Nestle to investigate BLIS probiotic for respiratory health

By Jess Halliday

- Last updated on GMT

Related tags: Respiratory system, Nestlé

Nestle Nutrition has signed an agreement with BLIS Technologies to
investigate the use of probiotics to combat upper respiratory tract
infections in infants, for which there is said to be no effective
prevention at present.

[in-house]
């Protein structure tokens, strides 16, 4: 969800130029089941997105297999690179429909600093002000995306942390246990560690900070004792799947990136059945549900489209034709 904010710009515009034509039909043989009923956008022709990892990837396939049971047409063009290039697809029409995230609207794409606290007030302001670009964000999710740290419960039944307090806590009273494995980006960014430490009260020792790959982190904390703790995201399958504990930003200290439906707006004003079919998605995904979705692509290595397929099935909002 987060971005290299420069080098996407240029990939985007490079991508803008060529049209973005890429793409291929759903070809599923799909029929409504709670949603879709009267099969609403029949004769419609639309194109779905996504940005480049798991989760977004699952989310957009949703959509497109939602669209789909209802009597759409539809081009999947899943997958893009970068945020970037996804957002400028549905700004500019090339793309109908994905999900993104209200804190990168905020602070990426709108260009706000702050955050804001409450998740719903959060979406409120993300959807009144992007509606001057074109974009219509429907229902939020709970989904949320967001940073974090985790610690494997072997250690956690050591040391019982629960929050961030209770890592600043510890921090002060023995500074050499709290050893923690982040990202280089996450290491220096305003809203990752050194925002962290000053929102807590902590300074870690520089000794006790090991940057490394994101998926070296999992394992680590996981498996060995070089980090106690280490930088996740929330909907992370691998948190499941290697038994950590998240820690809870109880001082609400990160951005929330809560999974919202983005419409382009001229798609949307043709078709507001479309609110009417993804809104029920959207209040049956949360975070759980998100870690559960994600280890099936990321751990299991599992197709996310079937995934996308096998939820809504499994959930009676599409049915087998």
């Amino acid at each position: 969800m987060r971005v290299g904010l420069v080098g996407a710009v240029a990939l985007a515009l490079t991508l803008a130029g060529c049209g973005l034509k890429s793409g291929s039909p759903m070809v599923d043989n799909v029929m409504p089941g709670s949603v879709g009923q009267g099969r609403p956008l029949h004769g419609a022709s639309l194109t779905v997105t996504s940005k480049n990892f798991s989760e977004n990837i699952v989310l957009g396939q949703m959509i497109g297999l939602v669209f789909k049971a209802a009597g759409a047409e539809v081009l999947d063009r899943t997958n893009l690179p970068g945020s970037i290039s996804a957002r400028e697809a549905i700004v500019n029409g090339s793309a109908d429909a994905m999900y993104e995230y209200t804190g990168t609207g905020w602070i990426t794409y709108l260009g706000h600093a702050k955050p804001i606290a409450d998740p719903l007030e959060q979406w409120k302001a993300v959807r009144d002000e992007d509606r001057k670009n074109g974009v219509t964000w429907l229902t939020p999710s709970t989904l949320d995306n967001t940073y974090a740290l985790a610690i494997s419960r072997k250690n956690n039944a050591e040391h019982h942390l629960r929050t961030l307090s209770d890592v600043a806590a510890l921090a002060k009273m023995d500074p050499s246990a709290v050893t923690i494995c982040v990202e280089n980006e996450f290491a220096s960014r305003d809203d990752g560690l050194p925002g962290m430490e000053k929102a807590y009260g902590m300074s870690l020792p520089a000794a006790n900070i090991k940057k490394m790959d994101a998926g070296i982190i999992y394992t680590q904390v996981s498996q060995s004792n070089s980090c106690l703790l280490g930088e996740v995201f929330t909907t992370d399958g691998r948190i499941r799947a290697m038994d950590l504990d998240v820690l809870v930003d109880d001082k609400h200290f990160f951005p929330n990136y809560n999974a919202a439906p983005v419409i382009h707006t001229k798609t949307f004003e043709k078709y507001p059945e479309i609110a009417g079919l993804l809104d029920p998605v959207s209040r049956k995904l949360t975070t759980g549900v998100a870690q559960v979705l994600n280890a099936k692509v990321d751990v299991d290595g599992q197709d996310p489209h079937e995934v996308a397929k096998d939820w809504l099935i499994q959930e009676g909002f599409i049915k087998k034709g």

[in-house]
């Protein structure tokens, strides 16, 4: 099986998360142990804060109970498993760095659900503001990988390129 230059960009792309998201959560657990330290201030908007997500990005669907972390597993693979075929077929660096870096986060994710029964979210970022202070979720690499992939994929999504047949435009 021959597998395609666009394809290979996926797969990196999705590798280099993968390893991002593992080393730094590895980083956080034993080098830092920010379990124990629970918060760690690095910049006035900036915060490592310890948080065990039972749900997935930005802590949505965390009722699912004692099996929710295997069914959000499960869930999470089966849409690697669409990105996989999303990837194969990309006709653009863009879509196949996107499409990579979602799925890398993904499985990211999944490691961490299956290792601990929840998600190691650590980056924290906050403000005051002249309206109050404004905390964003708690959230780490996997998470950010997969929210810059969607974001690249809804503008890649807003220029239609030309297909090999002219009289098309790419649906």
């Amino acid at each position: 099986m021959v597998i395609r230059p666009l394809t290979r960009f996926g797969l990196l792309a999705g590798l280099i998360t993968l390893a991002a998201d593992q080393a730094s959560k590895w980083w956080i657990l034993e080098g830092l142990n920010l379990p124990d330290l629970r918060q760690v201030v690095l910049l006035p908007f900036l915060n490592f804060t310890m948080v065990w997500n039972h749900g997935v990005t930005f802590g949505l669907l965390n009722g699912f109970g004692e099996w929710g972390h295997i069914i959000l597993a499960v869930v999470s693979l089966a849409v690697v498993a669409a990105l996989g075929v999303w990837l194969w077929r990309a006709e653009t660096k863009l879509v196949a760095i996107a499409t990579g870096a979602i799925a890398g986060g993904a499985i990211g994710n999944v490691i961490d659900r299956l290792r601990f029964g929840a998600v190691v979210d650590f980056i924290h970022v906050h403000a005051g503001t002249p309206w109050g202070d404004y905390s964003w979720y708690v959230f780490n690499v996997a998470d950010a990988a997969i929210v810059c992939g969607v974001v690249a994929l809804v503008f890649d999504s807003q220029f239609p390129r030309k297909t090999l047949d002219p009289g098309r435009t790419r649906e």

Although probiotics have been used by infant formula makers for some time, particularly since they strive to replicate as closely as possible the nutrient profile of natural breast milk - to date most strains have addressed general immunity or gastrointestinal health. New Zealand-based BLIS Technologies takes its name from Bacteriocin Like Inhibitory Substances, of which Salivaricin B, an antibacterial protein produced by the probiotic strain Streptococcus salivarius K12 is one. The strain was originally sourced from a healthy child who was tracked for several years and never developed sore throats. Grant Washington-Smith, VP business development at BLIS Technologies, told NutraIngredients.com that it strain has been the subject of much academic research over the past 10 years. The focus to date has been around the prevention of sore throats and halitosis, and the study of oral health in children. An earlier study of dental caries and tooth decay in young school children yielded statistical data that also correlated with a lower incidence of inner ear infection (glue ear). "It was found that in many cases the K12 had migrated from the mouth to the nasopharynx region, which is a normal habitat for K12 and S. salivarius,"​ said Washington-Smith. Much of the safety data around K12 and S. salivarius has been compiled over the past decade. So while some of the Genome of K12 has already been studied through the University of Otago and other Universities around the world, a complete sequence would likely be an important development for this organism. Nestle Nutrition has committed to funding BLIS' development of suitable probiotics though a series of milestone and R&D expense payments. Washington-Smith was unable to disclose the actual amount of funding to NutraIngredients.com, but he said it is "six figures plus​" in New Zealand dollars. If the agreement with Nestle succeeds in delivering more evidence in a clinical setting, BLIS has signalled that it will devote "significant resources" to development over the next three years. Its brief is to develop K12 into a format that would be compatible with Nestle products, for example ensuring that it remains shelf stable and viable to colonize under general consumer conditions. For its part Nestle will be the clinical studies (for which BLIS will supply the probiotics), and will commercialise the products under its license as part of its infant nutrition activities. As to further future potential for the K12 strain, Washington-Smith said: "While some of the Genome of K12 has already been studied through the University of Otago and other Universities around the world, a complete sequence would likely be an important development for this organism."​ Nestle Nutrition is an autonomous unit within the Nestle group with a portfolio that includes healthcare nutrition, performance nutrition and weight management, in addition to infant nutrition. But on a global operations scale Nestle has been aiming to transform itself into a nutrition, health and wellness company, and R&D is a crucial part of that transformation. Other ingredients companies with which it has recently announced research collaborations include Australia's Phosphagenics, whose Phospha-E is the subject of clinical trials on metabolic syndrome. In November 2006 Nestle signed an agreement with the Swiss Federal Institute of Technology (EPFL) to investigate the role of nutrition in cognitive function, It will contribute up to CHF 5 million (€3.1 million) to the project every year for five years.

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